ARDENVOIR — Aside from the splash of sprinklers and passing fire trucks, the upper Entiat River Valley was silent Monday morning.
The area north of Ardenvoir has been under Level 3 evacuation (get out now) notices since Friday due to the 29,186-acre Cougar Creek Fire and most residents appear to have heeded the warning.
Sitting in a chair outside his garage on Mad River Road is Mark Anderson, a retired transportation specialist with a wispy gray beard hanging to his chest. He’s about a mile south of the fire and he’s chosen not to leave.
Anderson, 65, and his wife, Sue, moved into the home about seven years ago from the Mount Vernon area. The Mad River butts against his backyard where they have a small tomato garden. This is the first time they’ve experienced Level 3 evacuations.
“My wife’s kinda mad I stayed,” Anderson said Monday morning.
And though he doesn’t plan on leaving, he’s taken a few precautions.
“I moved everything. My boat, my old cars — I moved everything out,” Anderson said. Keeping him company is his dog, Oliver.
It’s the unpredictable hot spots that worry him — new fires sparked by embers drifting from a larger blaze — not the main body of the fire. Over the weekend, the fire jumped the Entiat River and spread east.
“What’s gonna kill us is a hotspot,” Anderson said. He picked a chunk of wood the size of a hockey puck lying on the ground. “A piece of wood this big can go three miles. Three miles.”
But that’s why he hasn’t left. Anderson wants to be able to attack any spotting.
“It don’t take much, you know,” Anderson said.
If fire conditions turn for the worst and he can’t drive out, he said he’d hop in the Mad River and float out.
“So I’ll just put my wetsuit on, life jacket and helmet and probably just swim out,” Anderson said.
Farther north where Entiat River Road intersects Steliko Canyon, an Australian took a moment to snack on a burrito.
Chris Troth, 38, is a division supervisor overseeing about 200 firefighters. More than 1,100 personnel are working the fire. He and about 15 other Australian firefighters are in the U.S. as part of a wildland fire partnership between the two countries. New Zealand and Canada also share resources.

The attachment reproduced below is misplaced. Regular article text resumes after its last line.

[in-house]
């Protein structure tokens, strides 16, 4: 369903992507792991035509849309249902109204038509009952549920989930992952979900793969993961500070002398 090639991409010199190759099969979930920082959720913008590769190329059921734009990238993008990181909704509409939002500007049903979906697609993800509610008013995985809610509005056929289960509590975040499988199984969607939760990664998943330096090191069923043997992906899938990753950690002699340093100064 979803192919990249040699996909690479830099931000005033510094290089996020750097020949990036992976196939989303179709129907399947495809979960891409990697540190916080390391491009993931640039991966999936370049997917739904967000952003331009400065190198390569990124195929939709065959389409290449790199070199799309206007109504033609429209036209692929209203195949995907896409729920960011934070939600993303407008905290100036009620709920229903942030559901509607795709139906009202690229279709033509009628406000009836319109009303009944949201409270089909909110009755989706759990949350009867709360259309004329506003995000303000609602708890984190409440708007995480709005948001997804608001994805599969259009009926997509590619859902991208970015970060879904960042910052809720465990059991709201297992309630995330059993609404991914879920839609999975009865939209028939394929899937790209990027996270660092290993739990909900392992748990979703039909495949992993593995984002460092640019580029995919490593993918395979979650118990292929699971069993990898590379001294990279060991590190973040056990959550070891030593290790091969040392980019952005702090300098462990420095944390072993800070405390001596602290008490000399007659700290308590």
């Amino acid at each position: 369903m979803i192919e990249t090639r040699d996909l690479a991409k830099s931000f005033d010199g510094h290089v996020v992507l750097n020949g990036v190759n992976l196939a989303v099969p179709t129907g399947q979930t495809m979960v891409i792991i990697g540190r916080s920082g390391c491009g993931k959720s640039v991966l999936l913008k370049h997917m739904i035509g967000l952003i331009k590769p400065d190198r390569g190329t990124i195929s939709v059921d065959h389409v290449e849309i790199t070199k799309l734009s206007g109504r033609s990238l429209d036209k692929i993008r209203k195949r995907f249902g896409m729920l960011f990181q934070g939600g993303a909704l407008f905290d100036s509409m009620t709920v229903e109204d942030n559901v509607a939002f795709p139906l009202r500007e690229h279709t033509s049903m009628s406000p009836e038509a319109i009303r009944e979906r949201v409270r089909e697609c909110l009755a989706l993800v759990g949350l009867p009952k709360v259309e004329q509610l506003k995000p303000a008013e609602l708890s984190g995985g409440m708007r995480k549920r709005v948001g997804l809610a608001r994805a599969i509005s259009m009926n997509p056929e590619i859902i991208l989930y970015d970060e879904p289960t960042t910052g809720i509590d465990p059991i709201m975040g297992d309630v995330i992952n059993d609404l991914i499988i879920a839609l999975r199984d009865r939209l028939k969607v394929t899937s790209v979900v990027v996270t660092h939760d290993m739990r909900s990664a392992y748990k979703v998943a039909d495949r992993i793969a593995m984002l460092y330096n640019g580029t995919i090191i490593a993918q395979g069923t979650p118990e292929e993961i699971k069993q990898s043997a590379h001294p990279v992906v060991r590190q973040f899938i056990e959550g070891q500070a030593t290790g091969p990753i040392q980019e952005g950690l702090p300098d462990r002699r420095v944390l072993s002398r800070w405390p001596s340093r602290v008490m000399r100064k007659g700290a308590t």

Like the American West, Australia is wildfire prone.
“It’s very busy,” Troth said. Because Australian wildfire season generally runs opposite the American season, fire crews were available to help in the U.S. and Canada.
“At the end of the day, it’s good to come here and work with our U.S. counterparts and give all the help we can,” Troth said.
Troth works for Australian Capital Territory Parks and Conservation in Canberra. This is his 17th wildfire season.
They arrived in the U.S. Aug. 3 and are on a six-week assignment. After the six weeks are up they’ll head home to relax and then head back to the states.
Even farther north up the valley, a 20-person crew from John Day, Oregon, mopped up an ashened hillside above a firebreak near Potato Creek. The crews hacked away at the earth, exposing and cooling areas holding heat, and limbed trees to reduce ladder fuels.
“It’s a long, tedious process to mop-up,” said fire spokesman Nick Mickel.
Fire began to crest over the top of the hill Sunday, so crews dug a handline at the bottom and then burned the hillside, consuming fuels the fire otherwise would have burned through, Mickel said.
Justin May, a firefighter with Grayback Forestry out of John Day, was complimentary of Entiat Valley residents.
“A lot of these people around here are super fire savvy,” May said.
One particular estate near the fireline had sprinklers spraying a building. Others in the area have pipe fittings that are compatible with equipment used by firefighters.
“The homeowners are making it real easy to do our jobs,” May said.
Pete O’Cain: 664-7152